People v. Burton
6 Cal.3d 375, 491 P.2d 793 (1971)

  • Burton was committing an armed robbery. He ended up killing someone. He was arrested and charged with murder.
    • FYI armed robbery includes as assault with a deadly weapon as a necessary element of the crime.
  • At Trial, the Judge instructed the jury that they could find Burton guilty of first-degree murder if they found that the death happened as a result of the robbery, even if that death was unintentional (aka felony murder).
    • Normally first-degree murder required premeditation and deliberation, but a defendant can be culpable of even an unintentional murder if it occurs during the commission of a felony.
  • The Trial Court found Burton guilty of first-degree murder. He appealed.
    • Burton argued that it was unfair to find him guilty of felony murder when the underlying felony was robbery, because robbery is an inherently dangerous felony. Since robbery is a violent crime that often results in people getting hurt, there are severe criminal penalties for robbery. To add extra penalties for the death is a sort of double-jeopardy.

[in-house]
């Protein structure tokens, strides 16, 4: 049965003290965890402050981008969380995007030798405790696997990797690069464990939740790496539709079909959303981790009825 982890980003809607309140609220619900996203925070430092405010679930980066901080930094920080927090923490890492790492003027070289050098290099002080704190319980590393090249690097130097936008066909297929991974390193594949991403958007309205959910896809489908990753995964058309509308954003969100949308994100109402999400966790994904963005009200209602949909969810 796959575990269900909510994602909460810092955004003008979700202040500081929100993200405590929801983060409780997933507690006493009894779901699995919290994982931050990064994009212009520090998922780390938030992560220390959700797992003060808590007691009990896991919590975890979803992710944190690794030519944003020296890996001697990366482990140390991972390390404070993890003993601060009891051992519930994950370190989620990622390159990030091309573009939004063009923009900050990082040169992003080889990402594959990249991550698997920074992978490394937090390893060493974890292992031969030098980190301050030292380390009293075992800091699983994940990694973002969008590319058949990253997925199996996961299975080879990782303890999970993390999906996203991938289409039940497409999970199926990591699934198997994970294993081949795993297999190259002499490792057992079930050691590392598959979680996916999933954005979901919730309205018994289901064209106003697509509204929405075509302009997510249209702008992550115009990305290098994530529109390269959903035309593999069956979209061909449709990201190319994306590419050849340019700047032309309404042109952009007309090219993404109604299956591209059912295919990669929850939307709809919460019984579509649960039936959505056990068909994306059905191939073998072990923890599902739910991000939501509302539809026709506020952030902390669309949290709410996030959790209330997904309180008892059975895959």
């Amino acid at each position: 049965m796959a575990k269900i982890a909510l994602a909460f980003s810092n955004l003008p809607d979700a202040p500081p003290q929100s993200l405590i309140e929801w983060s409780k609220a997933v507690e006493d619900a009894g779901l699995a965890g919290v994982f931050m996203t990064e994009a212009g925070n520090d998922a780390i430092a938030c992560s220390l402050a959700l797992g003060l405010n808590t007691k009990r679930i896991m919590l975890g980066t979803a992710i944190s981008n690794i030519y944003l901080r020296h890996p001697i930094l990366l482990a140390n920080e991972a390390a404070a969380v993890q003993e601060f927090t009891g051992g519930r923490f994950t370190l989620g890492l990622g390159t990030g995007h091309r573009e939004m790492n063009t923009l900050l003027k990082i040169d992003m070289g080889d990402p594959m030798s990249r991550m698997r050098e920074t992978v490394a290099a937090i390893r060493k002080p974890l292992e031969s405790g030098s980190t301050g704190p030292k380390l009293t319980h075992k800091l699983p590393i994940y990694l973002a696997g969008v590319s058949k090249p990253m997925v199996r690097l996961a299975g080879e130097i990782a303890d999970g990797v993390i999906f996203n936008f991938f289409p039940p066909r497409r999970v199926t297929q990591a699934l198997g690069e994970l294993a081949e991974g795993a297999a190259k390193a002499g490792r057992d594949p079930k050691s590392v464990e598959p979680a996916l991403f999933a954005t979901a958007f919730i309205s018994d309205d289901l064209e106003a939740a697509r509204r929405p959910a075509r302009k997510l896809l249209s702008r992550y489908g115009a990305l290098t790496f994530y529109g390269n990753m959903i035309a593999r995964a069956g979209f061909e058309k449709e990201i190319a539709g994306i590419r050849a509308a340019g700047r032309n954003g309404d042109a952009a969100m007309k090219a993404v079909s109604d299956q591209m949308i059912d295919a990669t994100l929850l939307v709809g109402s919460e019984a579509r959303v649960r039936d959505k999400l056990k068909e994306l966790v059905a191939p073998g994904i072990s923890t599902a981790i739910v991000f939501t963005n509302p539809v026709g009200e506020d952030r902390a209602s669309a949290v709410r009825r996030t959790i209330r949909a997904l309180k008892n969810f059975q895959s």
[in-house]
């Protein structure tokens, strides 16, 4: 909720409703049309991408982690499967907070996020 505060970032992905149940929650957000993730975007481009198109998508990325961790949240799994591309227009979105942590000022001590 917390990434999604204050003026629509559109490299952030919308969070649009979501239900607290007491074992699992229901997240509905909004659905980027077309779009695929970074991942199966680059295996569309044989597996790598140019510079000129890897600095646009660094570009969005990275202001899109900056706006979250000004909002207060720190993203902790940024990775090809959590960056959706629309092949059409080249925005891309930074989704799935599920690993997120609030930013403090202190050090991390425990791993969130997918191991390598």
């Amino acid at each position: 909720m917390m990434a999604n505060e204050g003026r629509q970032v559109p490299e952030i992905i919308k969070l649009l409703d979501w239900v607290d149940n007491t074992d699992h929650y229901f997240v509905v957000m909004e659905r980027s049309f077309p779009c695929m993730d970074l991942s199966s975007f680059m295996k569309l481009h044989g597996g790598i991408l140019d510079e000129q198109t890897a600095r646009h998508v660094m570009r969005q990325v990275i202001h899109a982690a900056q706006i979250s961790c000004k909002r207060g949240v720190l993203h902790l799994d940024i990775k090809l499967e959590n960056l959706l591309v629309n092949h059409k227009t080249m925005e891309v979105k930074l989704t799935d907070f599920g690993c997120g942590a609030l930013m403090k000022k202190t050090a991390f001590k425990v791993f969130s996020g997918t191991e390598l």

• That’s known as the merger doctrine.
  • The California Supreme Court affirmed the jury instruction.
    • The California Supreme Court found that, according to Burton’s logic, felony murder would be inapplicable in all situations where someone was committing a crime with a deadly weapon. The Court rejected that notion as too broad.
    • The Court differentiated crimes where the intent is to hurt someone (e.g. assault), from crimes where the intent is to do something else (e.g. get their money).
      • The Court found that in cases where the purpose of the crime was the infliction of bodily injury, felony murder should not be considered separately.
      • However, in cases where the main purpose of the crime was not the infliction of bodily injury (like robbery), then an unintentional death can result in a felony murder charge.
  • The merger doctrine says that certain violent felonies already include the possibility of a killing in their definitions and sentencing guidelines. Therefore, it is unfair to use them as the underlying (aka predicate) felony for a felony murder charge.
    • However, the merger rule is generally limited to felonies that are not ‘independent’ of the killing. Basically, that’s just assault.